£1.3m TV salary a disgusting waste
I appreciate the many years of free TV I've had and was disappointed it was discontinued just at the age we need a TV most for company.
But it's still good value except for too many repeat programmes.
I don't know where Mr Bill Williams finds his propaganda programmes. But where ever it is, he doesn't have to watch them. There are plenty of others to choose from.
If he would like something else to moan about why isn't it the awful high money given (not earned) to some of the commentators. Mr Gary Lineker, for example, getting £1.3m a year to shout at us after the football matches on a Saturday.
I believe he has now given back a few hundred a year but still takes over £1m.
I think that's a disgusting waste of TV money.
Mrs J Lawrence
Govt fooling no one
Justin Tomlinson, a politician to his very fingertips, offers a reasonable defence of his leader's strategy to 'manage decline'.
However, Swindon residents are not fooled by a government that raises taxes by £24m, offers the borough council the opportunity (which they will take) to raise local taxes without the requirement of a referendum, and is prepared to spend £100m on a flawed rail programme, HS2.
Give power of play to children in hospital
The festive period is fast approaching, and as we start to decorate our Christmas trees, wrap up gifts and make mince pies, it’s important to remember the many people who will be spending Christmas away from home and loved ones. T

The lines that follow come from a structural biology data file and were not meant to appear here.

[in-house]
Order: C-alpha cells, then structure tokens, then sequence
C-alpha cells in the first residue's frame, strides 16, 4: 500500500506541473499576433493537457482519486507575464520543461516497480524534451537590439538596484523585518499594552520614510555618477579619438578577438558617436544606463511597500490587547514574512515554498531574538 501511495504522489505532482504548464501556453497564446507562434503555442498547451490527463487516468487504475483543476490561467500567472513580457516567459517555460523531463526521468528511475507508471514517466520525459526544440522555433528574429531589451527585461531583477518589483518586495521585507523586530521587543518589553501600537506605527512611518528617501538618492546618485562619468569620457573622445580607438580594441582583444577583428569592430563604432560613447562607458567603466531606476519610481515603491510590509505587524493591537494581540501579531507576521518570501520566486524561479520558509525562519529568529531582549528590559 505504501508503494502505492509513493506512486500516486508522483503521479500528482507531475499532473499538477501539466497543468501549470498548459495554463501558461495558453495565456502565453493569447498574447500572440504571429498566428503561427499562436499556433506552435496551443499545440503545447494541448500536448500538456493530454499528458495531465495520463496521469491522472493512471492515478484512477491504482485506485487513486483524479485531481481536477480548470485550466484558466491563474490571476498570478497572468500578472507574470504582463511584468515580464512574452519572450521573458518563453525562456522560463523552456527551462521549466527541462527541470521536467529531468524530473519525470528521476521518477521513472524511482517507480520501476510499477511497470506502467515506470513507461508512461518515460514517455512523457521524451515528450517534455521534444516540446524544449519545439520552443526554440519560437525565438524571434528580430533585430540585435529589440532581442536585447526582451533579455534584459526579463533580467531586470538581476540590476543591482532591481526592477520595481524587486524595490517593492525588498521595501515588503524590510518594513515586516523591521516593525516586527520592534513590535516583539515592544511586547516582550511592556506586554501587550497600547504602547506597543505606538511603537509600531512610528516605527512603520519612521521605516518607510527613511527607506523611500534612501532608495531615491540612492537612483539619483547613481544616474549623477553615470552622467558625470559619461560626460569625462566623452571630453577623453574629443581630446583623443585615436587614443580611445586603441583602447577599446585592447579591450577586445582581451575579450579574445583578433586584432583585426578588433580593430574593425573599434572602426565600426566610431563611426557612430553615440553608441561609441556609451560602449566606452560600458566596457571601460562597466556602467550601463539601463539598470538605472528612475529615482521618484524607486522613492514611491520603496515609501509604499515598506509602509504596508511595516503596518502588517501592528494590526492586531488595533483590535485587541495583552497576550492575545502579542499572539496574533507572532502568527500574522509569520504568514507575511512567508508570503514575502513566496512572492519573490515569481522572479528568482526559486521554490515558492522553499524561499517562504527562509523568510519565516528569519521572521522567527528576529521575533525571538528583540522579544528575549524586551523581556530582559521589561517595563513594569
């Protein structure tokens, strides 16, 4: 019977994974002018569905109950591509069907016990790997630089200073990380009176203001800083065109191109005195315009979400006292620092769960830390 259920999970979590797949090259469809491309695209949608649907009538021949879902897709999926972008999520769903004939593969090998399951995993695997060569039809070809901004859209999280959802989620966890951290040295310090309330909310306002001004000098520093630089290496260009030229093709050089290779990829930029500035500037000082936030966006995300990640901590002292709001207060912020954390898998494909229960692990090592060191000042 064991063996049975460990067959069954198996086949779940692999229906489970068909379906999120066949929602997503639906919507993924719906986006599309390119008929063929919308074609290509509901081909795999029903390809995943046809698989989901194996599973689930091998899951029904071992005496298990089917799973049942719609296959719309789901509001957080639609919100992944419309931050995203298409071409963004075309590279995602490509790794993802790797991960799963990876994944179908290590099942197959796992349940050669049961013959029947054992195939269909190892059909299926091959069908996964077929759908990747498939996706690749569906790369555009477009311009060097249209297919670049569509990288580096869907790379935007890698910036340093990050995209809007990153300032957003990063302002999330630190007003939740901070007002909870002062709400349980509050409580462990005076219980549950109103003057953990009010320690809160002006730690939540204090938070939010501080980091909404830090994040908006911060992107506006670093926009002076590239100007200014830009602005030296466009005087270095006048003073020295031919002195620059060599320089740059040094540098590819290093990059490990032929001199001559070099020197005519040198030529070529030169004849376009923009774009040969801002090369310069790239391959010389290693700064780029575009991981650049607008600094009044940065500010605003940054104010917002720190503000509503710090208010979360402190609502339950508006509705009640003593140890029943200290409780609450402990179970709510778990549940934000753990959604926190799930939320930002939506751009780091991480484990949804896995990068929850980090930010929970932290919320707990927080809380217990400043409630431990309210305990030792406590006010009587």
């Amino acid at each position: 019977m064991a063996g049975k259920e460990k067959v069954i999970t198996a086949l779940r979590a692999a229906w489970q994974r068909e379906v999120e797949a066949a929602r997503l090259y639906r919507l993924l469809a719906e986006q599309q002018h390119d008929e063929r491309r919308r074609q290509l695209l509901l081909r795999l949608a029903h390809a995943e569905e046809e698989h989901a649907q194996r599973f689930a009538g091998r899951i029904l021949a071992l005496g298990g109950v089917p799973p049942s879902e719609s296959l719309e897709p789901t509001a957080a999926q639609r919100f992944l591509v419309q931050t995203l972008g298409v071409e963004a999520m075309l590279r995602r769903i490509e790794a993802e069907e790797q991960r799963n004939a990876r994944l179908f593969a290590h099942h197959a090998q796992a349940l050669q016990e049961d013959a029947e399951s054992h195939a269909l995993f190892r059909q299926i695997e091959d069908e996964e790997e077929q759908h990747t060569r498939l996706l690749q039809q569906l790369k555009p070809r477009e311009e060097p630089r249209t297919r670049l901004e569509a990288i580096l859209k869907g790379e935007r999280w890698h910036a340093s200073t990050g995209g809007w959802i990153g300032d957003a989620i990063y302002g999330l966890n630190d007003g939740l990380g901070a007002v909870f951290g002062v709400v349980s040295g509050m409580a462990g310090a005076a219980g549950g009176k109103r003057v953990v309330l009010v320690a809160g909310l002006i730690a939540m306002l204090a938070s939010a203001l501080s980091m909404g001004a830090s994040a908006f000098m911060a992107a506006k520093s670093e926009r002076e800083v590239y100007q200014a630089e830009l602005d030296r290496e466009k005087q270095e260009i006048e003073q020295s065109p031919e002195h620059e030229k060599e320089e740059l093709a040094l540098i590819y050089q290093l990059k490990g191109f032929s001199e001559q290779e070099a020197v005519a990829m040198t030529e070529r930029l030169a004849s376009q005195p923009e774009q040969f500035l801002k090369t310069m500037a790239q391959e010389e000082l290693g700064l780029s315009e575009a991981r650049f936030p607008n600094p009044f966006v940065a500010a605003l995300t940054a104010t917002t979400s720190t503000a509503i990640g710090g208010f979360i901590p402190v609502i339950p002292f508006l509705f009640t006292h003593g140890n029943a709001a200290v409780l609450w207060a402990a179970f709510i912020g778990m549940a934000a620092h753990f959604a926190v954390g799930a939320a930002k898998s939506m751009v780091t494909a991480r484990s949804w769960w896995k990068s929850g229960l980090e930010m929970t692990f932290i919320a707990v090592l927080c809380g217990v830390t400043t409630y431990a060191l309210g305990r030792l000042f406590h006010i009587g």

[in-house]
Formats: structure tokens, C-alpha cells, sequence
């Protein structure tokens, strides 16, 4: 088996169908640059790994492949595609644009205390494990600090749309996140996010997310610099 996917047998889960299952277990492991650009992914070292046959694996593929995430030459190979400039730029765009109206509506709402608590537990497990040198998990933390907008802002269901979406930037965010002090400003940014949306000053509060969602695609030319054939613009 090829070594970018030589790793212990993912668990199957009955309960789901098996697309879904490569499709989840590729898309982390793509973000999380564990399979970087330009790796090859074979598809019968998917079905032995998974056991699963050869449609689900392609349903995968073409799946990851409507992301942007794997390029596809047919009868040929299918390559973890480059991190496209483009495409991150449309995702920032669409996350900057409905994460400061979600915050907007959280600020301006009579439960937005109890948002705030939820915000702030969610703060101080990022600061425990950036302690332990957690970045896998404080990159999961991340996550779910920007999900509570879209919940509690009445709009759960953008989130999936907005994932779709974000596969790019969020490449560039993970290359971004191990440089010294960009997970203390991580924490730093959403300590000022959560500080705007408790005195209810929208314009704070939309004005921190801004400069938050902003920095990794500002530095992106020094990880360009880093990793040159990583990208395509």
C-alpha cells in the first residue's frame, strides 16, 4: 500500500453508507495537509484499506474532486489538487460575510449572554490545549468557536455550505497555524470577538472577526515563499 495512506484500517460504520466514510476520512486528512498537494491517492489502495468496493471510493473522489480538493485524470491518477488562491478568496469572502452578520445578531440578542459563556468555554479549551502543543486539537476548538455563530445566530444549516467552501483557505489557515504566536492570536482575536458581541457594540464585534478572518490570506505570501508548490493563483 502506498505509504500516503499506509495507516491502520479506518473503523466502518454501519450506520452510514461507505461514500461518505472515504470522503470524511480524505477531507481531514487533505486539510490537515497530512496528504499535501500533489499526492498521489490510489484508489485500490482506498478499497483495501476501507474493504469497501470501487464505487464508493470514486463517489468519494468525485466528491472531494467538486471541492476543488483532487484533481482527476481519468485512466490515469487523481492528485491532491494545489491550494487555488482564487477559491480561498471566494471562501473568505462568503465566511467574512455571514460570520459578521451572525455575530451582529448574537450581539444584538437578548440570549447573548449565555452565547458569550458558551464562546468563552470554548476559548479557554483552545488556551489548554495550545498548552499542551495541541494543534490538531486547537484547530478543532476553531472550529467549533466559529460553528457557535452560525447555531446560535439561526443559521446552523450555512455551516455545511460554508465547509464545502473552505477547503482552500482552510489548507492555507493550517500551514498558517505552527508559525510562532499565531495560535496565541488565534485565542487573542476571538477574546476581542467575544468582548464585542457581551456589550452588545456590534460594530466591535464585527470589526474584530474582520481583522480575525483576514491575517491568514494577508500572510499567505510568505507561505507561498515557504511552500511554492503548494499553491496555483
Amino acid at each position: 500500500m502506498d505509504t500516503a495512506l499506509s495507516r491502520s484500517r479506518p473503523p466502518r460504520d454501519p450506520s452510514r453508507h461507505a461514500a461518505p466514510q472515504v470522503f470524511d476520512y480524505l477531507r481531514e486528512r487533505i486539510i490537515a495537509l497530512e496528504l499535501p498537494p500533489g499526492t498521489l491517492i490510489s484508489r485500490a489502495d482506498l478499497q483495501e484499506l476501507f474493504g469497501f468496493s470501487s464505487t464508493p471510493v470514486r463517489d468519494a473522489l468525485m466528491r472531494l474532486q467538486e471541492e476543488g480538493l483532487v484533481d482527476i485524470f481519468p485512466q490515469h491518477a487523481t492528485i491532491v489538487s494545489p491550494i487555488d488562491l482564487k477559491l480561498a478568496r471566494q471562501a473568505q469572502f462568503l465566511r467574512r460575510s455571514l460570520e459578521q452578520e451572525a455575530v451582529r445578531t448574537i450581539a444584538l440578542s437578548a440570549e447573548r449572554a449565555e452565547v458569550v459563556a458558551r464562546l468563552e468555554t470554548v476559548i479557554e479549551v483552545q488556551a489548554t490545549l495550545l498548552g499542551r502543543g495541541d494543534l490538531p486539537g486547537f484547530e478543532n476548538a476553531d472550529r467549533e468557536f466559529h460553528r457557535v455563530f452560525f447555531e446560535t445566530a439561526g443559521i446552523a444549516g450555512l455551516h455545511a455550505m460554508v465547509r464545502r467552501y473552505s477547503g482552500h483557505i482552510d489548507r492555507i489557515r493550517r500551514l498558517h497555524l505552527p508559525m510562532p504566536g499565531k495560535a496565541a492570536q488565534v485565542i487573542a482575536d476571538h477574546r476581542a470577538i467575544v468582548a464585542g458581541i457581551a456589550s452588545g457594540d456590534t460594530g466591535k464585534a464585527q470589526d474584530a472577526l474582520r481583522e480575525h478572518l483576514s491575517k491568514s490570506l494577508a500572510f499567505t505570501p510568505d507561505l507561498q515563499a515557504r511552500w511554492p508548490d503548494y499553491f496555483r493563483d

his year, children’s charity Starlight estimates that in December there will be over 1.3 million admissions to hospital for under 18s in England, who are not only poorly but feel anxious and scared.
No child should feel lonely at Christmas, especially when they’re unwell. Early experiences of hospital can be incredibly traumatising and the psychological damage for a child can be life-long.
Children in hospital need to have fun and play creates a much-needed chance to have a sense of normality and control too.
Play can help prepare a child for frightening treatments, distract them from painful procedures and help make loneliness fade away during lengthy hospital stays.
Creating more positive hospital experiences can be life-changing for a child and their family.
Yet, so many UK hospitals don’t have the money to make play happen. Starlight research found that 83 per cent of children’s healthcare settings that apply for our services have no money themselves for play.
We’re urging your readers to support Starlight’s Play Loneliness Away campaign.
Please visit starlight.org.uk/christmas and whatever you are able to give will help Starlight bring play where there is pain, fun where there is fear, and laughter where there is loneliness.
Please help us to bring the magical power of play to children in hospital this Christmas.
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